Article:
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Boris Rosin, Prasanthi Namburi, Muhammad Imran Khan, Frans P Cremers, Eyal Banin, Dror Sharon; A frameshift mutation in RDH12 causes autosomal dominant retinitis pigmentosa in families of Tunisian Jewish origin. Invest. Ophthalmol. Vis. Sci. 2018;59(9):1004.
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To characterize the genetic cause of disease and the clinical phenotype in patients with retinitis pigmentosa (RP) who belong to four apparently non-related families of Tunisian-Jewish origin with a dominant pattern of disease inheritance.
We performed genetic analysis using molecular inversion probes (MIPs) analysis and Sanger sequencing. Ocular and retinal function and structure were assessed by a full clinical ophthalmological exam, full field electroretinography, elecotrooculography and color vision testing as well as optical coherence tomography (Heidelberg Engineering GmbH), and wide-field pseudocolor and autofluorescent imaging (OPTOS system).
The pedigrees demonstrated an autosomal dominant inheritance pattern, with approximately half of the family members in each generation being affected. However, examination of the candidate genes for common autosomal dominant mutations causing RP did not yield a result. In order to obtain a genetic diagnosis, we performed MIPs analysis of 109 genes known to cause inherited retinal disease and identified a heterozygous frameshift mutation (c.759del, p.Phe254Leu*24) towards the end of the open reading frame of the RDH12 gene (NM_152443.2), coding for retinol dehydrogenase 12. All affected family members exhibited clinical and electrophysiological findings typical of RP. Notably, the onset of symptoms was considerably delayed and the severity reduced in comparison to autosomal recessive cases associated with variants in the RDH12 gene. This milder phenotype was also evident in the ffERG responses, with some of the patients retaining sizable dark-adapted white flash and cone-flicker responses well into the 5th decade of life.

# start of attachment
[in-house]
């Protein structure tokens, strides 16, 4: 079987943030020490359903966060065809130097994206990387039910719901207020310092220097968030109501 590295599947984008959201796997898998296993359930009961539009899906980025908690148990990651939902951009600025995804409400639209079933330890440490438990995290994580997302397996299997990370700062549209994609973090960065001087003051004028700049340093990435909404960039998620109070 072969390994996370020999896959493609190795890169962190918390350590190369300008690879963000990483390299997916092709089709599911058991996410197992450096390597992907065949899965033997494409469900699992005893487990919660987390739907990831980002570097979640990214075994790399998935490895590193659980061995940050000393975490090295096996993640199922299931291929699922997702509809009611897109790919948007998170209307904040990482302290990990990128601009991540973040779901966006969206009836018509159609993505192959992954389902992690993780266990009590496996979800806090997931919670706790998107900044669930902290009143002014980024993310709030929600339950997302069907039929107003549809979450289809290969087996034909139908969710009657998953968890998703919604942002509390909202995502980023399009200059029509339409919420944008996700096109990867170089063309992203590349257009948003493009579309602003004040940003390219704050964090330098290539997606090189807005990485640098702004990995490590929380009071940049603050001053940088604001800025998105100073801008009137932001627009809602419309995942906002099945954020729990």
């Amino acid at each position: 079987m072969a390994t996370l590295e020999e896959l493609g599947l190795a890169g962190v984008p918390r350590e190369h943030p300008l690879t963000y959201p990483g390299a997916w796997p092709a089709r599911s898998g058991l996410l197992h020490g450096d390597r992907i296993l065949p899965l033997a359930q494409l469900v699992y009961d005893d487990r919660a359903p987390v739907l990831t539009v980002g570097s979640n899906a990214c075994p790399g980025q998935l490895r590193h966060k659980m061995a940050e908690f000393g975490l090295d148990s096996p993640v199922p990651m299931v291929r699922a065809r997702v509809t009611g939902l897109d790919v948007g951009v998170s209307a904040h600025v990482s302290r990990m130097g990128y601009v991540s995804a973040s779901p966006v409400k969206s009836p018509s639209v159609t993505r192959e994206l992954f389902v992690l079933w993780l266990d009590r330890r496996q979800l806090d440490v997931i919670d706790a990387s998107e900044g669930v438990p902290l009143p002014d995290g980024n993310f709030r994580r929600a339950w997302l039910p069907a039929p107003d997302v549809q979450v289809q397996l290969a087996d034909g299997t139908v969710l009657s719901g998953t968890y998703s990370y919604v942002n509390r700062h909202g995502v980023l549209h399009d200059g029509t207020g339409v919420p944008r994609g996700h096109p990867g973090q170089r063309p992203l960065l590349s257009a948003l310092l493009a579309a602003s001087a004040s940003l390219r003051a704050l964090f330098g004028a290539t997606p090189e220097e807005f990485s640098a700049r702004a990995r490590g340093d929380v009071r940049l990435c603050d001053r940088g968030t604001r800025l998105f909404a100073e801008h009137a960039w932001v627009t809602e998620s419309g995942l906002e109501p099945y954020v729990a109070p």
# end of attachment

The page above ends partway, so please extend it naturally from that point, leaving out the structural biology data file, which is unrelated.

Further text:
All but one reported RDH12 mutations were previously demonstrated to cause autosomal recessive Leber's congenital amaurosis and early-onset RP. Here we describe the second RDH12 mutation causing an autosomal dominant inheritance pattern in families with relatively mild RP. The mutation we identified affects the same RDH12 region as the previously described dominant frameshift mutation. We hypothesize that due to the proximity to the stop codon, the mRNA encoded by these two frameshift alleles is not recognized by the nonsense-mediated mRNA-decay and therefore not degraded, resulting in the production of an abnormal RDH12 protein that is toxic to the photoreceptor cell.
This is an abstract that was submitted for the 2018 ARVO Annual Meeting, held in Honolulu, Hawaii, April 29 - May 3, 2018.
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